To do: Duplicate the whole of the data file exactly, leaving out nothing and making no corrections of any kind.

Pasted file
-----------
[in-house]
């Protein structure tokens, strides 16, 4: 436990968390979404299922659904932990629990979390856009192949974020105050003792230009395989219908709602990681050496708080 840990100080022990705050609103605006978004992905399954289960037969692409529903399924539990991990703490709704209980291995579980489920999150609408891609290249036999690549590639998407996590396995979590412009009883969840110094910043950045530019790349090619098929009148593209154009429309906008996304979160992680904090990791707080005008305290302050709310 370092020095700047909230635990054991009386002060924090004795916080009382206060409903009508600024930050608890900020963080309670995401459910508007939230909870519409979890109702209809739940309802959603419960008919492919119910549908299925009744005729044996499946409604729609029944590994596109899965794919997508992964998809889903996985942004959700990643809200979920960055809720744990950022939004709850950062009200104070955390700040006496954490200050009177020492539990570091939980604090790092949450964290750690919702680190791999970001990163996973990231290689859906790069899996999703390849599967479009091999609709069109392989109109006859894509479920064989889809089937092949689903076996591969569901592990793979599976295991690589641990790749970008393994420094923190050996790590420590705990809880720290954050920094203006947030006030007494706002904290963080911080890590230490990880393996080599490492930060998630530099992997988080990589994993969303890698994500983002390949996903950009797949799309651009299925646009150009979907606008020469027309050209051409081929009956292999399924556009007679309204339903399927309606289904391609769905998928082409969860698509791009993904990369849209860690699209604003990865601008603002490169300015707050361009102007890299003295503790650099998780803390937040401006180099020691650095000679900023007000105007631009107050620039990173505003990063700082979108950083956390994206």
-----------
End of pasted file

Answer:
[in-house]
């Protein structure tokens, strides 16, 4: 436990968390979404299922659904932990629990979390856009192949974020105050003792230009395989219908709602990681050496708080 840990100080022990705050609103605006978004992905399954289960037969692409529903399924539990991990703490709704209980291995579980489920999150609408891609290249036999690549590639998407996590396995979590412009009883969840110094910043950045530019790349090619098929009148593209154009429309906008996304979160992680904090990791707080005008305290302050709310 370092020095700047909230635990054991009386002060924090004795916080009382206060409903009508600024930050608890900020963080309670995401459910508007939230909870519409979890109702209809739940309802959603419960008919492919119910549908299925009744005729044996499946409604729609029944590994596109899965794919997508992964998809889903996985942004959700990643809200979920960055809720744990950022939004709850950062009200104070955390700040006496954490200050009177020492539990570091939980604090790092949450964290750690919702680190791999970001990163996973990231290689859906790069899996999703390849599967479009091999609709069109392989109109006859894509479920064989889809089937092949689903076996591969569901592990793979599976295991690589641990790749970008393994420094923190050996790590420590705990809880720290954050920094203006947030006030007494706002904290963080911080890590230490990880393996080599490492930060998630530099992997988080990589994993969303890698994500983002390949996903950009797949799309651009299925646009150009979907606008020469027309050209051409081929009956292999399924556009007679309204339903399927309606289904391609769905998928082409969860698509791009993904990369849209860690699209604003990865601008603002490169300015707050361009102007890299003295503790650099998780803390937040401006180099020691650095000679900023007000105007631009107050620039990173505003990063700082979108950083956390994206």